Colorado is renowned for many things including its mountains, ski resorts, and abundant wildlife. Yet, none of those things contributed to the state’s nickname. Instead, Colorado earned its nickname in another way. Learn why Colorado is called the Centennial State, and see what other symbols the state has adopted throughout its time.
Why Is Colorado Called the Centennial State
Colorado is called the Centennial State because it gained statehood in 1876, 100 years after the signing of the Declaration of Independence. Thus, the state was organized during the country’s centennial. Colorado was officially organized into a state on August 1, 1876, about 100 years and four weeks after the signing of the Declaration of Independence.
Originally, parts of what would become the Colorado territory were contained in the Territory of Jefferson. This territory lasted from 1859 until 1861 when the area took on the name, Colorado Territory. The name was chosen because it means “colored red” in Spanish. That may refer to the red sandstone soil in the area or possibly the region surrounding the Colorado River.
Members of the Colorado Territory tried to obtain statehood in the years following the territory’s organization. However, President Andrew Johnson vetoed the bid for statehood in January 1867. The president provided several reasons for his veto including the area’s low population and the need for a census to ascertain which citizens wanted to join as a state.
Interestingly, the president may have had incorrect information about the number of people living in the area at the time. Some sources claimed that 30,000 people or fewer were in the state, but others claimed over 100,000 people live in the state.
In the late 1860s, the Denver Pacific Railway and Telegraph Company was formed. The company developed railways that would eventually make Denver a hub, bolstering support for Colorado’s statehood.
When Did Colorado Adopt the Nickname “The Centennial State?”
No official origin or adoption of the official nickname “The Centennial State” exists. Yet, some records seem to suggest that the name was introduced soon after Colorado joined the United States. If the nickname was furnished soon after the development of the state, we may never know who coined the phrase.
Although President Grant proclaimed Colorado’s statehood, the term “centennial state” was not included in it.
Nevertheless, the nickname remains, representing the hard work and resolve of the Colorado Territory officials that endeavored to get the territory admitted into the country.
What’s the Motto of Colorado?
Colorado’s official motto is a Latin phrase, “Nil Sine Numine.” This motto means “Nothing without the Divine Will.” Some alternative translations of the motto exist including “Nothing without Providence” or “Nothing Without the Deity.”
The state motto may have come from the Colorado Territory’s governor, William Gilpin, or Lewis Ledyard Weld, the territorial secretary. At least one source claims that the governor came up with the motto. One thing is certain: the motto appeared on the original seal for the territory.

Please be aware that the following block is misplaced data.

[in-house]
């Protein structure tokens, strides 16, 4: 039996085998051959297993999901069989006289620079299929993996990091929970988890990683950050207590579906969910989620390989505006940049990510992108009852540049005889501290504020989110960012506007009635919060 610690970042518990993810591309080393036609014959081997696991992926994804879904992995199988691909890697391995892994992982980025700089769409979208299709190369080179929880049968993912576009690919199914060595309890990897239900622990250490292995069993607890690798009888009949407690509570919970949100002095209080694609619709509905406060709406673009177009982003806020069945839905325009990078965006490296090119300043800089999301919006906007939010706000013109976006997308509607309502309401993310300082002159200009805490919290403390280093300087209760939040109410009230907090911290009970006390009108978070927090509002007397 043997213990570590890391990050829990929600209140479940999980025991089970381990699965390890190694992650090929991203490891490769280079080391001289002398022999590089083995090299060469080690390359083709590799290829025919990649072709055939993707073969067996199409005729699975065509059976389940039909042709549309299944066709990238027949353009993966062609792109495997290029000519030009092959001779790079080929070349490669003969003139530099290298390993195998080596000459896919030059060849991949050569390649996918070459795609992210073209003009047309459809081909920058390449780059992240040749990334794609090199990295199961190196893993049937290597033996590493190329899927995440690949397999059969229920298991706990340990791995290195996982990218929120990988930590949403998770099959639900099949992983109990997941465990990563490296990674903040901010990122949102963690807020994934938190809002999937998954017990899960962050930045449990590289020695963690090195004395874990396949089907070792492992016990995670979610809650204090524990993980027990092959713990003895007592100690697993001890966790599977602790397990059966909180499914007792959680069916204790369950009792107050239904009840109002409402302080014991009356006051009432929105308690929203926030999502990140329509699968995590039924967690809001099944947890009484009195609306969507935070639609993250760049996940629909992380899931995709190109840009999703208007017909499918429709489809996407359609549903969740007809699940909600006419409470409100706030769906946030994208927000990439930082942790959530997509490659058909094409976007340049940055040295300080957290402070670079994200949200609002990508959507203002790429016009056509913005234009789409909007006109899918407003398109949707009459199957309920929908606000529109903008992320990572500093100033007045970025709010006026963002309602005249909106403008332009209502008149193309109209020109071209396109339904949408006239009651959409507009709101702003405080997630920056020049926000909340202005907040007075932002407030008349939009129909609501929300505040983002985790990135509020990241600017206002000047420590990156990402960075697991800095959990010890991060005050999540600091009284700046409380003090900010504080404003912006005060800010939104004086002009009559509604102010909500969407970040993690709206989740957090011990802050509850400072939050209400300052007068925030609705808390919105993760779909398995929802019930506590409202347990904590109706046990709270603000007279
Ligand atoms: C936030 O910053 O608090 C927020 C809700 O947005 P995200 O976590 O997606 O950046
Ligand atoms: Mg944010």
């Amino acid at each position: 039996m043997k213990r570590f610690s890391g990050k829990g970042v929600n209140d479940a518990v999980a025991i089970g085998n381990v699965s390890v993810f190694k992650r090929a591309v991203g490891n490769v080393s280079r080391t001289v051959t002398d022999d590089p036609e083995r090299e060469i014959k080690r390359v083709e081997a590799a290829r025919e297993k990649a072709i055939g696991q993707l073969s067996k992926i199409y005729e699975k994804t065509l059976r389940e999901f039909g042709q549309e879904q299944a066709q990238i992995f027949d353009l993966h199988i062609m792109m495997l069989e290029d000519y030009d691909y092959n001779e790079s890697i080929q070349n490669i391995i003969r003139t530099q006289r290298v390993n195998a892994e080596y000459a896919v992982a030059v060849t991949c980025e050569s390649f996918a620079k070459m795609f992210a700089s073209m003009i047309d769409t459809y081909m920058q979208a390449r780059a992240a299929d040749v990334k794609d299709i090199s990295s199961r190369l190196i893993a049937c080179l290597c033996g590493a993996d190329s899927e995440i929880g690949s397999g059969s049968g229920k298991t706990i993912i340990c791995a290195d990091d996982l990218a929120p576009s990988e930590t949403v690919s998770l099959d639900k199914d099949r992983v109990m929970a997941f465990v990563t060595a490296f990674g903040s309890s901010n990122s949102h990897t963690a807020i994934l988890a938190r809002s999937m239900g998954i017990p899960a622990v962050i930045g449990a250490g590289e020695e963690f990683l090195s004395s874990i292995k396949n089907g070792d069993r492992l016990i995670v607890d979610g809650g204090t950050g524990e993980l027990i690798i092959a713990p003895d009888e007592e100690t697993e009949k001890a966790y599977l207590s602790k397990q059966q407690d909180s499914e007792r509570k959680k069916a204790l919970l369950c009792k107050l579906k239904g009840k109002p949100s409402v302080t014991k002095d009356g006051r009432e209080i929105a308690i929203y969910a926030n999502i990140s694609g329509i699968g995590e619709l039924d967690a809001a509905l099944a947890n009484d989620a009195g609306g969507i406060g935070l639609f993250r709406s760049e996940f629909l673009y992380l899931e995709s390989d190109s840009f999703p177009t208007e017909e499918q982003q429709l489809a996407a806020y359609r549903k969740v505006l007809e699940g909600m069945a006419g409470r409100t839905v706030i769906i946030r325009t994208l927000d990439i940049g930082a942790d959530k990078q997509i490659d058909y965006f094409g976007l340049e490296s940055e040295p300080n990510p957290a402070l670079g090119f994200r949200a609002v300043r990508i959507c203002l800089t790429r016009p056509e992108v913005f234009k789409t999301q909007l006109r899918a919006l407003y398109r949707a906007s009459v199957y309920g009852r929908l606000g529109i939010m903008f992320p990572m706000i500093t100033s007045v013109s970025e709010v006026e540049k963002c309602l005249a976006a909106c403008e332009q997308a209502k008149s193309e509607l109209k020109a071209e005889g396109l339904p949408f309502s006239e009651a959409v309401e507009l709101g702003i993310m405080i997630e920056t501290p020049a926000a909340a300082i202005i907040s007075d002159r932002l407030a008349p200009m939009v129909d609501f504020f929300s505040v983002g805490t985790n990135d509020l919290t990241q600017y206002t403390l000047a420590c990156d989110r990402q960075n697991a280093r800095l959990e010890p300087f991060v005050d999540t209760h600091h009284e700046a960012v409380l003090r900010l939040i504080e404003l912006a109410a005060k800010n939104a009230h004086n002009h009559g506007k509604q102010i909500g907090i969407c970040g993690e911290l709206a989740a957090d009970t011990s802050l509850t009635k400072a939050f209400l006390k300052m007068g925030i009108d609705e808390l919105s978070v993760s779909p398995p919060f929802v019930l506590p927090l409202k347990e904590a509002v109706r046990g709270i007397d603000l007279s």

This motto is on Colorado’s state seal. Interestingly, the Great Seal of the State of Colorado is the same as the territorial seal that was put forth in 1861. The only difference is that the seal features the words “State of Colorado” rather than “Territory of Colorado.” Also, the year on the bottom of the seal is 1876 instead of 1861. The seal was formally adopted and accepted in 1877.
The Great Seal of the State of Colorado has a lot of other symbolism included in its design as well. For example, the seal has miners’ tools, a pick, and a hammer, symbolizing the mining tradition in the state. A battle axe wrapped in a bundle of rods symbolizes strength, unity, and authority.
The words “Union and Constitution” run on red, white, and blue bands, demonstrating the state’s dedication to remaining faithful to the state’s virtues.
The Official State Animals of Colorado
Colorado has a wide variety of different animals and fossils that serve as symbols in the state. Each of them has some kind of symbolic importance to the state. For example, the state animal is the rocky mountain bighorn sheep, and they were as such in 1961. Wildlife experts once thought the species was extirpated in the state. Fortunately, the sheep made a great recovery starting in 1979 when herds were introduced to the area.
Meanwhile, the state bird is the lark bunting, a migratory bird that lives in the state. These birds were made the state bird of Colorado in 1931, also making them the first animal symbol in Colorado.
Other symbols in the state are less common. For example, Colorado has a state dinosaur, the Stegosaurus. The Stegosaurus was named the state dinosaur in 1982.
Colorado also has a state insect, the hairstreak butterfly, as well as state pets, rescue dogs, and rescue cats. Making rescue dogs and rescue cats the state pets was seen as a controversial move, but it passed in 2013. These animals each symbolize something special about the state, including animals discovered in the area to those held dear by its citizens.
Learning why Colorado is called “The Centennial State” may not be as exciting as the nicknames of other states. Simply put, the state was formed 100 years after the Declaration of Independence. That was during the United States of America’s centennial year. Unfortunately, no sources mention the origin of the nickname. Yet, a great deal of the state’s history is still readily available for viewing, including the push to make Colorado a state.
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About the Author
I've been a freelance writer since 2013, and I've written in a variety of niches such as managed service providers, animals, and retail distribution. I graduated from Rowan University in 2014. When I'm not working, I enjoy playing video games, reading, and writing for fun.
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